Calling Charles Dharapak a White House photographer wouldn’t really do him justice. Over his 20 years with the Associated Press he worked in Southeast Asia and later he covered the Israeli-Palestinian conflict in 2002. But the truth is that since 2003 he’s been settled in Washington covering the busy political hive.
Photographing politics can be dreary. The presser starts, the official is 20–200 minutes late, they arrive, stand behind a podium and some microphones, talk, and leave. Rinse and repeat.
It is all the more impressive then that Charles Dharapak managed to spice up his career with so many interesting shots that transformed occasions that might otherwise be commonplace into eye-catching images, even playful at times.
Dharapak was born in New York and studied print journalism and economics at New York University. In 2012 he was designated Still Photographer of the year by the White House News Photographer’s Association. He also won 1st place in the National Press Photographers Association Best of Photojournalism General News Single Category.
Here we bring you a selection of photos mostly portraying President Barack Obama, his administration, and other scenes from Washington’s abundant political life, yet from a perspective that often eludes newspaper pages. Mixed in are some scenes of daily life in Nation’s capital, with the notion of the government presence sometimes subtly suggested in the background.
Of course, photographing the president may bring some little perks like accompanying him on a trip or two to some exotic destinations like Malaysia, or just around Europe, or perhaps Hawaii. But that’s just a part of the job–and there’s not enough time for sightseeing anyway.
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Best news photos of the day from around the world. Learn what’s going on in the fastest, most straightforward way through the lens of news photographers.
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Felipe Dana is not only an excellent photojournalist, but also a master of perspective. I mean, he gets the great shots in a great way. Sometimes novel, sometimes artistic, and sometimes imbuing the image with an additional meaning.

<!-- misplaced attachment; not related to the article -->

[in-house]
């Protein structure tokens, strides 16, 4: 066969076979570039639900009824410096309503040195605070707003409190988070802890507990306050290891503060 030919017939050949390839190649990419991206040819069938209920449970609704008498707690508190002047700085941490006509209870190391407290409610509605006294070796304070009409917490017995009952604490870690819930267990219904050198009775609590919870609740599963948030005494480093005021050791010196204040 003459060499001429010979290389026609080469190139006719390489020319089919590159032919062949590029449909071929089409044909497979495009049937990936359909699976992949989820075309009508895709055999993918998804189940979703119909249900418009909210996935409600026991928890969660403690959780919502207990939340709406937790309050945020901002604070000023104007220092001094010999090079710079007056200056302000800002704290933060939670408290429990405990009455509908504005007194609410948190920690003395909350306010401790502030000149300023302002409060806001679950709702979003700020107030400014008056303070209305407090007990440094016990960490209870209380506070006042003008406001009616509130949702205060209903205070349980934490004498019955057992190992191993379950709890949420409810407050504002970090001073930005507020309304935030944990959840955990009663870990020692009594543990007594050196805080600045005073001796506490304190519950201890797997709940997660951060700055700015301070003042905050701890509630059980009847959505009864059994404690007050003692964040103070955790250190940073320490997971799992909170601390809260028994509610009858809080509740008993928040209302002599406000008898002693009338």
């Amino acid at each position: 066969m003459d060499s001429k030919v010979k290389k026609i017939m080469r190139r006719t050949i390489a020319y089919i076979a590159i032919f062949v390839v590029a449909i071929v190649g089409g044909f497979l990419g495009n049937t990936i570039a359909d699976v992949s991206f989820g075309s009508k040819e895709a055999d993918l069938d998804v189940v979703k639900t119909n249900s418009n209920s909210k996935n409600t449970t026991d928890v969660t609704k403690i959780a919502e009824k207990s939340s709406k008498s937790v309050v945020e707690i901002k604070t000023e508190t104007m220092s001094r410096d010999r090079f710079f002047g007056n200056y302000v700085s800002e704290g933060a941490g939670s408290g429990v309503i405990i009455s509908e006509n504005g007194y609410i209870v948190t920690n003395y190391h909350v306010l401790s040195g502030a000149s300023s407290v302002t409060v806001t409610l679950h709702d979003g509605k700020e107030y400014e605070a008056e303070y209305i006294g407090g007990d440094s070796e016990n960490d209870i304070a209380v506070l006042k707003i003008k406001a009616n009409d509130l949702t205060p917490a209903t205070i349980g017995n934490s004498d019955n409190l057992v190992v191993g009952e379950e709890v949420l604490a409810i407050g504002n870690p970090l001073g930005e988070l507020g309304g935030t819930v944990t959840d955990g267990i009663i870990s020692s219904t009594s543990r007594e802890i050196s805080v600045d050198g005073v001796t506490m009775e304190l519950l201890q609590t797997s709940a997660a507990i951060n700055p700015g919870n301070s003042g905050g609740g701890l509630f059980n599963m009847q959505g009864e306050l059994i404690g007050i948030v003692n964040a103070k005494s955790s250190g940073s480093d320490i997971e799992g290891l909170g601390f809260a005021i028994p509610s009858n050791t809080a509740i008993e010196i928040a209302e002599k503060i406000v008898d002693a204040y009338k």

He was born in Rio de Janeiro in 1985 and set out on his journey as a photographer 15 years later as an assistant to other photographers.
In 2009 he moved on to professional photojournalism. He’s been covering sporting events, carnivals, celebrations—all the glamour one associates with Brazil. But again and again his focus was drawn to the murky side of the metropolis—the slums.
Before the 2014 World Cup, the Brazilian government funneled thousands of military police and soldiers to slums to break drug gangs’ grip over the areas. Before the 2016 Olympics lot of the slums were supposed to be rebuilt. None of this is coming easy and Dana has been around to show us as an Associated Press staff photographer.
In 2013, his picture of a crying 15 years old crack-addicted girl in one of the slums earned him World Press Photo award.
Yet Dana also found many examples of joy inside the slums, sprawling life despite all adversities. And that is Rio as well.
From another point of view, it seems unusual for a professional photographer to stay so laser-focused on one locale. Looking at his photos taken over the years, Dana has the ability to carve out a complete picture of Rio in our minds. So let him!
As always. I’d be glad for your comments. Would you like to see more of Felipe Dana’s work? Or do you have another photographer in mind whose work the world should see?
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Jacquelyn Martin has a special knack for photography. She’s been covering the White House bustle for The Associated Press, but, to be honest, I’m even more impressed by her shots of the daily life in Washington, D.C.
She studied photojournalism at the Rochester Institute of Technology and graduated in 2001. After some internships she got a position at a local paper in Alabama, but the paper went under after three years. Year later she landed a position with the AP in Washington, D.C.
Martin’s personal projects often focus on women and children in tough situations. Like her photo essay on the plight of Albinos in Tanzania or migrants dangerously crossing Mexico on top of freight trains to reach the United States.
This little selection, however, mostly follows her, perhaps more mundane, days in the nation’s capital.
But OK. Since Martin also travels around the world following the Secretary of State diplomatic missions, I slipped in one picture she took in Korea, but it was just too cute not to include and besides, it kind of proves a point I’m about to make here.
So why I liked these photos? Because they are technically masterful, yet imaginative and keep a certain human touch. And that can be very challenging to bring forth while covering politics all the time.